Treetec ecologists and arborists are able to detect wildlife using remote thermal cameras in a range of forest types and habitats. We are able to modify our techniques to suit each individual client, the location and species involved. We are specialists in camera trapping arboreal wildlife using cameras high in the canopy. Contact us to assist in developing a solution for your project.
Camera trapping is a modern technique used by ecologists for scientific research. It is a very efficient way to collect data with minimal impact of the wildlife species being targeted. Cameras are installed using an odorous bait which entices animal activity directly in front of the camera but does not allow animals to consume the baits. The cameras are triggered using an infra-red sensor which recognises thermal changes when a warm-blooded animal enters the frame in which the camera is aimed. Cameras are left in situ for up to a month to record data both day and night for the entire period.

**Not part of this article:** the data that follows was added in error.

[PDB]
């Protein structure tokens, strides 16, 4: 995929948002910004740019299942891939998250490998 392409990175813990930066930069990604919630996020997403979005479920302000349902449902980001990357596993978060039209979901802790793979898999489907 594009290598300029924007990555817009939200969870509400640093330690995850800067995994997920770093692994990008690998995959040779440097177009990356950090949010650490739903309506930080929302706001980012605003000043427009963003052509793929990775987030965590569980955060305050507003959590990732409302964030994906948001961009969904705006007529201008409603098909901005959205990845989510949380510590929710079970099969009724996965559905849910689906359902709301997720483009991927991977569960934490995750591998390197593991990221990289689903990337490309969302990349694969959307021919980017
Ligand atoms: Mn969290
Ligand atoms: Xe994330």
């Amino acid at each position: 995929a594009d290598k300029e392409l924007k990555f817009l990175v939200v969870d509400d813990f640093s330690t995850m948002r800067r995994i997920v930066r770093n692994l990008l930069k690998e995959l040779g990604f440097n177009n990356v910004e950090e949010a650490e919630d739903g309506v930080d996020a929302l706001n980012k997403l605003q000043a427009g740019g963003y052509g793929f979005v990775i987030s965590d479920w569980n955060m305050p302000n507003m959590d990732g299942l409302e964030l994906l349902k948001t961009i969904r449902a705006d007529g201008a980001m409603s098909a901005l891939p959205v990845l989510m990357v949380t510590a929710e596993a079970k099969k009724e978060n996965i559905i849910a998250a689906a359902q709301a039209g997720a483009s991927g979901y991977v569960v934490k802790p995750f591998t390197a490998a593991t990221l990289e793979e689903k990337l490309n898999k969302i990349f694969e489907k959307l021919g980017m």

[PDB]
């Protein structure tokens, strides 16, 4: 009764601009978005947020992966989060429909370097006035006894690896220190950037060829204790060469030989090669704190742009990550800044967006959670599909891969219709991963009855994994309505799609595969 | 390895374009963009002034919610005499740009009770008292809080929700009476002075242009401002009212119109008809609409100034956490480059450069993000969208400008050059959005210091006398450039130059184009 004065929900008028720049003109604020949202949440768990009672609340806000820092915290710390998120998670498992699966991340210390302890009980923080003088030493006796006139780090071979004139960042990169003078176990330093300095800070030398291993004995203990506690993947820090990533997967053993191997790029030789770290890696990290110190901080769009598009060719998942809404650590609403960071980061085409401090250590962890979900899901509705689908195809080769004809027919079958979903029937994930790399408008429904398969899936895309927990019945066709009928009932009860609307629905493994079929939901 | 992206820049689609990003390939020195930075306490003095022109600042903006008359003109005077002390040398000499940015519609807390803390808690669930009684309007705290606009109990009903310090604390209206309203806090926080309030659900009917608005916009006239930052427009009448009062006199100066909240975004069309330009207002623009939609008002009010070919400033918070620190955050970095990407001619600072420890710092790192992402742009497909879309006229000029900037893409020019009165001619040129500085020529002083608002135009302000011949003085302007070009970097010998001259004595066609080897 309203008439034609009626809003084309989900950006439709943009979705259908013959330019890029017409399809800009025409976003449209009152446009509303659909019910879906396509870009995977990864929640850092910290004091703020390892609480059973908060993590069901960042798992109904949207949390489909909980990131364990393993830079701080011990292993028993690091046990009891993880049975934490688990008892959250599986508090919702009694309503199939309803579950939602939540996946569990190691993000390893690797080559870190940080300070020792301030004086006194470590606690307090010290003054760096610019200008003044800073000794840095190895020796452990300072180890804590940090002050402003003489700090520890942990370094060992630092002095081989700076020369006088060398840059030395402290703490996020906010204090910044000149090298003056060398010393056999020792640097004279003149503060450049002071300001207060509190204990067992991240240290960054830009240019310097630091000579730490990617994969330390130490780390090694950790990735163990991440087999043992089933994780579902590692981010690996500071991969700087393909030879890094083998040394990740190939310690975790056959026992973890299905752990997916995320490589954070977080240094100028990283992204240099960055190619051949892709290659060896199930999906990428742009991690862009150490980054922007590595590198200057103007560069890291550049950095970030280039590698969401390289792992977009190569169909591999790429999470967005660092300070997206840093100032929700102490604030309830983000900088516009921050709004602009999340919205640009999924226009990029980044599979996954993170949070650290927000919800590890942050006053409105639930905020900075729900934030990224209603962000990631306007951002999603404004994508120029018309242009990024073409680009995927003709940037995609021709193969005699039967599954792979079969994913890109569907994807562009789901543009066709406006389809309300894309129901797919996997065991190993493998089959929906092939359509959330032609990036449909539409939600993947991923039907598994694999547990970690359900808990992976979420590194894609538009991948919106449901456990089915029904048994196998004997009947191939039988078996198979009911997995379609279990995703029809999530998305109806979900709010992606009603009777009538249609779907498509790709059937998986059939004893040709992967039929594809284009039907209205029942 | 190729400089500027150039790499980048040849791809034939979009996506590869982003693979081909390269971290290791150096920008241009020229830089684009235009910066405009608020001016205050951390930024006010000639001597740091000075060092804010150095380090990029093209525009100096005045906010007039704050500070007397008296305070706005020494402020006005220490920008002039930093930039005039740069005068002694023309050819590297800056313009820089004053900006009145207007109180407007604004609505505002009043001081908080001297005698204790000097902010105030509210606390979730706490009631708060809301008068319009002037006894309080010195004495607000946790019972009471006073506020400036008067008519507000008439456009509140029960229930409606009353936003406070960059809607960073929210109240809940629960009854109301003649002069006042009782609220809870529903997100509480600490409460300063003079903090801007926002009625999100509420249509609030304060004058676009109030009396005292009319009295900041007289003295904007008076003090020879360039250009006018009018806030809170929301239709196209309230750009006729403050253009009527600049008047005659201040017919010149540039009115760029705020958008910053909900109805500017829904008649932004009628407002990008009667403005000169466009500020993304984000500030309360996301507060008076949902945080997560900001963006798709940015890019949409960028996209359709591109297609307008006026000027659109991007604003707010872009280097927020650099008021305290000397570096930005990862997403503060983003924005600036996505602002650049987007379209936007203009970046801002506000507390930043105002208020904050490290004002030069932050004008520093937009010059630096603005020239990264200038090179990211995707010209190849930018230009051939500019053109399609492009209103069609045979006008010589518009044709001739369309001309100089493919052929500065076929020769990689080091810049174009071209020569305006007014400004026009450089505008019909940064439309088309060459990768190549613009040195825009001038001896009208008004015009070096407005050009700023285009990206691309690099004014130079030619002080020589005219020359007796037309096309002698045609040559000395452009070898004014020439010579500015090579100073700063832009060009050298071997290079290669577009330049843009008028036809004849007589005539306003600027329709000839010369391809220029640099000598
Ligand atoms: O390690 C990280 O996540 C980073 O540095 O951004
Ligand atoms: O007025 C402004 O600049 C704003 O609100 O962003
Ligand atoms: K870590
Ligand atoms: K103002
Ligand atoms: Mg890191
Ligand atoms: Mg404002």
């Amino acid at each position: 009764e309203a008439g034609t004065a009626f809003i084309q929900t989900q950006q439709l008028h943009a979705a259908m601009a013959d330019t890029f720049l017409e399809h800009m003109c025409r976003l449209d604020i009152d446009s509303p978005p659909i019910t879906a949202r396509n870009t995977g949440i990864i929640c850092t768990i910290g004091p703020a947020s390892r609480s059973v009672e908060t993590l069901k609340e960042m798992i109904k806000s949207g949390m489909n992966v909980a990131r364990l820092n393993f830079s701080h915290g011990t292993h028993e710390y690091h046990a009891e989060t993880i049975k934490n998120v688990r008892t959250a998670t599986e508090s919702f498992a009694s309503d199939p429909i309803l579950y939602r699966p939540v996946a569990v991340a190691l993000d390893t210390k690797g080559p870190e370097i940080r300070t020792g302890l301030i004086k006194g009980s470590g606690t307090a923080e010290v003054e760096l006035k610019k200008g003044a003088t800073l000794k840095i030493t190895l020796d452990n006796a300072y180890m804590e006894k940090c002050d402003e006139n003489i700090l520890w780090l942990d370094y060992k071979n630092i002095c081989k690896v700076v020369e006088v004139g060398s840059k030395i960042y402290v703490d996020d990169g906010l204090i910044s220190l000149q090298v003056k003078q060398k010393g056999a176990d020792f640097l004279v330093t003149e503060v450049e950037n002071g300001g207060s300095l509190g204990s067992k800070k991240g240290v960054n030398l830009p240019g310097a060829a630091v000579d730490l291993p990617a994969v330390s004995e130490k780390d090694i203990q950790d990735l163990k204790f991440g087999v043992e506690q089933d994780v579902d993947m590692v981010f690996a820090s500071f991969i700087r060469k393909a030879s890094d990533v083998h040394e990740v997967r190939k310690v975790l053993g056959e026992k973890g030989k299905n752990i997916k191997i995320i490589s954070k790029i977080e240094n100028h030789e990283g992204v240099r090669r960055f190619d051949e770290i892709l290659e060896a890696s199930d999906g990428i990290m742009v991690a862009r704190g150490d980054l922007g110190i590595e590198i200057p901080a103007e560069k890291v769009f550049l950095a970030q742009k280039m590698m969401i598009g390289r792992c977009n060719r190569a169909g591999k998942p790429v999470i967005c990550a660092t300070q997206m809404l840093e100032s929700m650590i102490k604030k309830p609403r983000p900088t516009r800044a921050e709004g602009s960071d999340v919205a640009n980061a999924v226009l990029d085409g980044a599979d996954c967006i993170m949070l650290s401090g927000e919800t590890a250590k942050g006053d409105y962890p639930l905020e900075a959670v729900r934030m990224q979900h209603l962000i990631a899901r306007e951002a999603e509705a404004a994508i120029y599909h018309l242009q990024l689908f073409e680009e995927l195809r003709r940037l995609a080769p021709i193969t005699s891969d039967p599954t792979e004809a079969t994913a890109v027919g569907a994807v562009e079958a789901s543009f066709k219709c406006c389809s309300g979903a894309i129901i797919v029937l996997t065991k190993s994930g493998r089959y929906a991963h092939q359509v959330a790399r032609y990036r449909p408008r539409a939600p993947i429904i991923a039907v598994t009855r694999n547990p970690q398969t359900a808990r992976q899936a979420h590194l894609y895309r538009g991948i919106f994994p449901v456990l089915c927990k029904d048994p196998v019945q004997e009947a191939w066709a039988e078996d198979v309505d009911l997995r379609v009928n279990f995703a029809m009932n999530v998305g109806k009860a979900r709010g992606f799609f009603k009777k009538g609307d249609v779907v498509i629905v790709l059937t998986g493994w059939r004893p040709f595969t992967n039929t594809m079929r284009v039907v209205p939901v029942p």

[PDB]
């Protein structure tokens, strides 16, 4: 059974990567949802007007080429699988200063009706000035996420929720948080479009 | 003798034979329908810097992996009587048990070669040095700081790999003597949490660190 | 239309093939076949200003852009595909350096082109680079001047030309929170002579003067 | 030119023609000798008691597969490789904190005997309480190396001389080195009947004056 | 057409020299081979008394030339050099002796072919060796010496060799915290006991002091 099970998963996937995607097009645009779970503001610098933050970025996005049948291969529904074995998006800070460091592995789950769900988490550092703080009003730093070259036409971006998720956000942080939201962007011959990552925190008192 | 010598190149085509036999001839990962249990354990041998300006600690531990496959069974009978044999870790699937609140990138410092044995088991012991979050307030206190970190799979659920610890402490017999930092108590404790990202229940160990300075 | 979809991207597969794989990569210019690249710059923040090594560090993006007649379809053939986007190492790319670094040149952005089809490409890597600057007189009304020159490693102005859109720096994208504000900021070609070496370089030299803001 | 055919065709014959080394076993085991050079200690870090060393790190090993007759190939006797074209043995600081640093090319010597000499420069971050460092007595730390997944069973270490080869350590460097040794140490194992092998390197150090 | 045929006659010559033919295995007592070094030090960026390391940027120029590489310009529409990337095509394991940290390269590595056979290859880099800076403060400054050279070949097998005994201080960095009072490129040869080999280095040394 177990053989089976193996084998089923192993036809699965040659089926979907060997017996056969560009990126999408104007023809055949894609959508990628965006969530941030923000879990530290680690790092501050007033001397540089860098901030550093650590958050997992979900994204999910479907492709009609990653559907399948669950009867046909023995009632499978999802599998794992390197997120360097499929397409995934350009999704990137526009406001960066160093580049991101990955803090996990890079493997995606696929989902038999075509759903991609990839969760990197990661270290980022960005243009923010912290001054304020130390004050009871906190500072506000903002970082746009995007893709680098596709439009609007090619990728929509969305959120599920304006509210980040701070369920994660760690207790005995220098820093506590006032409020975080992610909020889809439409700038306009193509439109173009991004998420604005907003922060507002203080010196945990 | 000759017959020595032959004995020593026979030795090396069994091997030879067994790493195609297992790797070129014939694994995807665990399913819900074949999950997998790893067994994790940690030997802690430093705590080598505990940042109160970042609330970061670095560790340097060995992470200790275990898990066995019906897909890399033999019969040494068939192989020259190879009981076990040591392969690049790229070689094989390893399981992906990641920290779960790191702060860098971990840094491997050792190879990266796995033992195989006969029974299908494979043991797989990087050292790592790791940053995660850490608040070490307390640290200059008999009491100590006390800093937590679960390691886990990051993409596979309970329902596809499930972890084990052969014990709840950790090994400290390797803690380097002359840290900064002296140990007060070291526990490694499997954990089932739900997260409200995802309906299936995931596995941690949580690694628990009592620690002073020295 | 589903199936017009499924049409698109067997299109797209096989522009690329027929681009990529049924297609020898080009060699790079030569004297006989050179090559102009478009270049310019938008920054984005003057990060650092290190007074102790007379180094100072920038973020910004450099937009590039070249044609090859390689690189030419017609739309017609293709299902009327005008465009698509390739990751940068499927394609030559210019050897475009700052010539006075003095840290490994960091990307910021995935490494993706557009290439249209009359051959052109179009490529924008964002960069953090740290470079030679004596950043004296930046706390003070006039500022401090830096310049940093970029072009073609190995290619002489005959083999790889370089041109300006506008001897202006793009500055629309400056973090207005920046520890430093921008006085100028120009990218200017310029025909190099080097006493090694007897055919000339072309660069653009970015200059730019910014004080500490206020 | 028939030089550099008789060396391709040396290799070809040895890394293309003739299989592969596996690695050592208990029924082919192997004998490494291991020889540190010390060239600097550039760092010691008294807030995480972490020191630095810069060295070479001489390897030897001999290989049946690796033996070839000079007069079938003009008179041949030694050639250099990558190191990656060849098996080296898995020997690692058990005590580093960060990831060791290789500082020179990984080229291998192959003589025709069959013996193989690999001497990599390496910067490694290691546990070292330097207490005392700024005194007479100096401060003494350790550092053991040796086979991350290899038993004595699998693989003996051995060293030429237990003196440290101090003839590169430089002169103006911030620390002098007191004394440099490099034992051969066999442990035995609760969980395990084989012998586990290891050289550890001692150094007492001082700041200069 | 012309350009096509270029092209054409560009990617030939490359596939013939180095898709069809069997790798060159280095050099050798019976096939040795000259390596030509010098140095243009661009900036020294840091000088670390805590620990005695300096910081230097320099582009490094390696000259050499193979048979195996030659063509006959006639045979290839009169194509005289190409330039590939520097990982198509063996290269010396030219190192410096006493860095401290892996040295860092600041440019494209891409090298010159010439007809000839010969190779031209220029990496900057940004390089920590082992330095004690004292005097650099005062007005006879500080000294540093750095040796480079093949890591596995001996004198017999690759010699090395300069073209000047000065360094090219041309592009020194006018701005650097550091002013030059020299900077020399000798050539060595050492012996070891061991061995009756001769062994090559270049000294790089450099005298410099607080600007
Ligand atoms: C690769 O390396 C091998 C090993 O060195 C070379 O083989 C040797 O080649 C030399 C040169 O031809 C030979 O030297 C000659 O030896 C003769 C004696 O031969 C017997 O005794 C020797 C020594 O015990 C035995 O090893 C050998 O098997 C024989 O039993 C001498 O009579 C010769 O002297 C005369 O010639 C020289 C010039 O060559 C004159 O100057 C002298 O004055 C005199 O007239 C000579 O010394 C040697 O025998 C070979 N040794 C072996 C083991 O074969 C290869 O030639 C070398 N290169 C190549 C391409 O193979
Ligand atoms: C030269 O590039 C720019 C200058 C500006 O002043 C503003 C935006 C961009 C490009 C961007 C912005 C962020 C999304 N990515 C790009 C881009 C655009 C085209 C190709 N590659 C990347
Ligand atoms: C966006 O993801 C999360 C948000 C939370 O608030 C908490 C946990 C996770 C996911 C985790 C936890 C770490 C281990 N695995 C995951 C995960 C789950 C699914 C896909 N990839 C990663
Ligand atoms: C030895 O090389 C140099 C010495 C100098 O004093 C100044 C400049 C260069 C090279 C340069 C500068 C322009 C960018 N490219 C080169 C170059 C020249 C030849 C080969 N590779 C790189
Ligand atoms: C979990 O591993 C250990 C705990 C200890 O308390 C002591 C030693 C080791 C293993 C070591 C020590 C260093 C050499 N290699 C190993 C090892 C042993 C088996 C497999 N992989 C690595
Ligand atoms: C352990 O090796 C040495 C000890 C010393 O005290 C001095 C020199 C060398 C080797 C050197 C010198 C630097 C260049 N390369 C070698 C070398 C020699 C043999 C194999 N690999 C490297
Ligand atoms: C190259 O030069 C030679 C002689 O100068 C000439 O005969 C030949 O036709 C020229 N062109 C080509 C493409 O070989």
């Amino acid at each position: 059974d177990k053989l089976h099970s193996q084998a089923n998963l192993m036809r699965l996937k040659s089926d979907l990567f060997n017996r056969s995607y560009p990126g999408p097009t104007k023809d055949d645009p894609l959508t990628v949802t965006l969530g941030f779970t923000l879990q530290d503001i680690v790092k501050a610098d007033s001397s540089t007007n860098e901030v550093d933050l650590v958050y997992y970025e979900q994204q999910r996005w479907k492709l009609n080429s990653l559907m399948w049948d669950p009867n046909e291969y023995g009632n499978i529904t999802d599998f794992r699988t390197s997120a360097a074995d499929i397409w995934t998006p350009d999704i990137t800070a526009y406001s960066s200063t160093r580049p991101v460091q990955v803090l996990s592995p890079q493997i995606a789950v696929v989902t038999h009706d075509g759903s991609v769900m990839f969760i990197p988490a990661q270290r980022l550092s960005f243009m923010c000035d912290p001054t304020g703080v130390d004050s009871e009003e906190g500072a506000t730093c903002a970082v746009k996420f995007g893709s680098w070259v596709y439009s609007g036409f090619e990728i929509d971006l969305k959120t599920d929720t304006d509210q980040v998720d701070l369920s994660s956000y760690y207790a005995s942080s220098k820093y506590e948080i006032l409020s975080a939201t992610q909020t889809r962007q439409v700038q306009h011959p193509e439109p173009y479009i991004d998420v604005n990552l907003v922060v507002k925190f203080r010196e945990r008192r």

The Treetec team have extensive experience in camera trapping after years of working in Victoria’s forests. Wildlife assessments have been provided using camera trapping techniques for a range of stakeholders both government and private.
Our ecologists use both digital mapping and on ground surveys to select sites most likely to find the species targeted.
Whilst finding more common species on camera in their natural habitat is enjoyable, the main target is usually threatened or rarer species where hopefully their presence can be confirmed. Treetec ecologists use two main camera techniques depending on whether the target species is “terrestrial” i.e. ground dwelling or “arboreal” i.e. tree dwelling. Whilst ground cameras are reasonably easy to set up the arboreal cameras often require the assistance of Treetec arborists to climb and place the cameras at a relevant height and location to capture the targeted species – quite a specialist skill!
After cameras are returned from the forest all data is carefully stored and viewed by Treetec’s team of photo-tagging ecologists. Each photo is labelled as to what species is observed. Reports are written and relevant data on species identified are recorded, including adding records to the Victorian Biodiversity Atlas.
Much of Treetec’s work over the last years has involved camera trapping some of Victoria’s rarer and more threatened species including the Leadbeater’s Possum (Gymnobelideus leadbeateri), Smokey Mouse (Pseudomys fumeus), Broad-Toothed Rat (Mastacomys fuscus), Long-footed Potoroo (Potorous longipes), Long-nosed Bandicoots (Permameles nasuta), etc.